Welsh voters appear to be focusing on issues that are better for Labour

A fightback is underway, but there should be no premature celebration from Labour supporters.

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We didn’t plan it like that. On the same day that the Conservatives launched their Welsh manifesto – alongside an appearance by Boris Johnson at the Royal Welsh Show’s Winter Fair, conveniently located in the key Tory target seat of Brecon and Radnor – the team behind the Welsh Political Barometer polls published its latest offering.

The poll (conducted by YouGov for ITV Wales and Cardiff University) showed Labour support in Wales rising nine points since the previous poll at the start of the campaign, and putting in considerable doubt the large-scale Welsh Conservative gains that had hitherto appeared plausible.

We seem to have been here before. The first two Welsh polls of the 2017 general election campaign gave the Conservatives significant advantages, before Labour surged back and ended up actually gaining three Tory seats. Is the same thing happening – and, if so, why?

As psephologists customarily caution in such contexts, it is just one poll. However, the latest Welsh evidence has been supported in the last 24 hours by other, Britain-wide, polls that have suggested at least some modest tightening of the race. And other aspects of the poll also contain some more encouraging news for Labour.

The latest Welsh poll repeated a question contained in its predecessor, in which respondents were asked to choose up to the three issues (from a long list) that would be “the most important issues for you at the next General Election”. Brexit remained top of the list, but the percentage of Welsh respondents choosing this as one of their three top issues had actually fallen slightly since the start of the campaign. The largest change was an eight-point rise in the percentage selecting health. This is surely good news for Labour: for all that some might criticise its running of the devolved NHS in Wales, health remains a better issue for Labour than the Conservatives, and it becoming more salient to more voters will help them. Elsewhere in the poll, the salience of the environment had nudged upwards, while there were falls for immigration and asylum, and also for crime. Welsh voters appear to be edging towards a greater focus on issues that are safer territory for Labour.

The new Welsh poll also suggested that the personal surge in Jeremy Corbyn’s ratings seen in 2017 may, in slightly more muted form, be occurring again. Back in October, when the Welsh Political Barometer asked Welsh voters to rate how much they liked various prominent politicians, the leader of the opposition averaged just 3 out 10. As Corbyn has moved away from Westminster and back to the campaign trail, where he is visibly more comfortable, voters have started to respond: his average rating has moved up to 3.4.

This is hardly the height of popularity: the Labour leader is still not averaging even four out of ten! But what was, a month ago, a full-point popularity gap with Boris Johnson has now been eliminated. It is a similar story on a straight “best prime minister” question, where what was a 15-point advantage for Boris Johnson at the start of the month (41 per cent to 26, with the remainder choosing "don’t know") has now been reduced to a mere five points (with 38 percent of Welsh respondents selecting the current incumbent as the best PM, 33 per cent Mr Corbyn, and the rest opting for don’t know).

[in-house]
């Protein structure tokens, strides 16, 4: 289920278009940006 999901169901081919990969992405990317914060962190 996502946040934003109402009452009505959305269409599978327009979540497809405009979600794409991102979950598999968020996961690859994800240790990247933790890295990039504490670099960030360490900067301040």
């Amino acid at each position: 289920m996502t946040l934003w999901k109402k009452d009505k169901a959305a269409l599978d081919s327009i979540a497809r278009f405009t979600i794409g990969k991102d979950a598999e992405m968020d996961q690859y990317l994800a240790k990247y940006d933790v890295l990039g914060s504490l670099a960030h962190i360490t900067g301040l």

Pretty much the entire rise in Labour support, and most of the boost in Jeremy Corbyn’s personal ratings, appears to have come from younger voters. (That is "younger" defined quite generously – to mean all those under 50.) The huge age group differentials in party support seen in 2017 are, the latest Welsh poll strongly suggests, starting to re-emerge; meanwhile, Corbyn’s personal rating has risen almost two points out of ten among those in the 18-24 age group. Such voters lean heavily towards Remain on the Brexit issue, and it was them deserting Labour in the first half of 2019 that produced much of the party’s slide in the opinion polls. Now many of them appear to be willing to return to Labour. Meanwhile, of 2017 voters who are still undecided, significantly more in the latest Welsh poll were 2017 Labour voters rather than Conservatives, suggesting significant potential scope for the party to convert such waverers.

There should be no premature celebration by Labour supporters. A six-point advantage over the Conservatives in Wales is still not yet a great poll for Labour. On a uniform swing projection, the latest results still have the Tories gaining four Welsh seats from Labour – along with recapturing the Brecon and Radnor seat lost in last August’s by-election that would give the Welsh Conservatives twelve seats, which would be their best haul since the 1983 Thatcher landslide. And Welsh Labour are missing one very strong card which they played for all it was worth in 2017: a Welsh leader, in former first minister Carwyn Jones, who was a popular and effective election campaigner. His replacement, Mark Drakeford, struggles to have anything like the same impact. But unless our new Welsh poll has got things horribly wrong, the Labour fightback in its ultimate bastion seems to be well and truly underway.

Roger Awan-Scully is Head of Politics and International Relations at Cardiff University.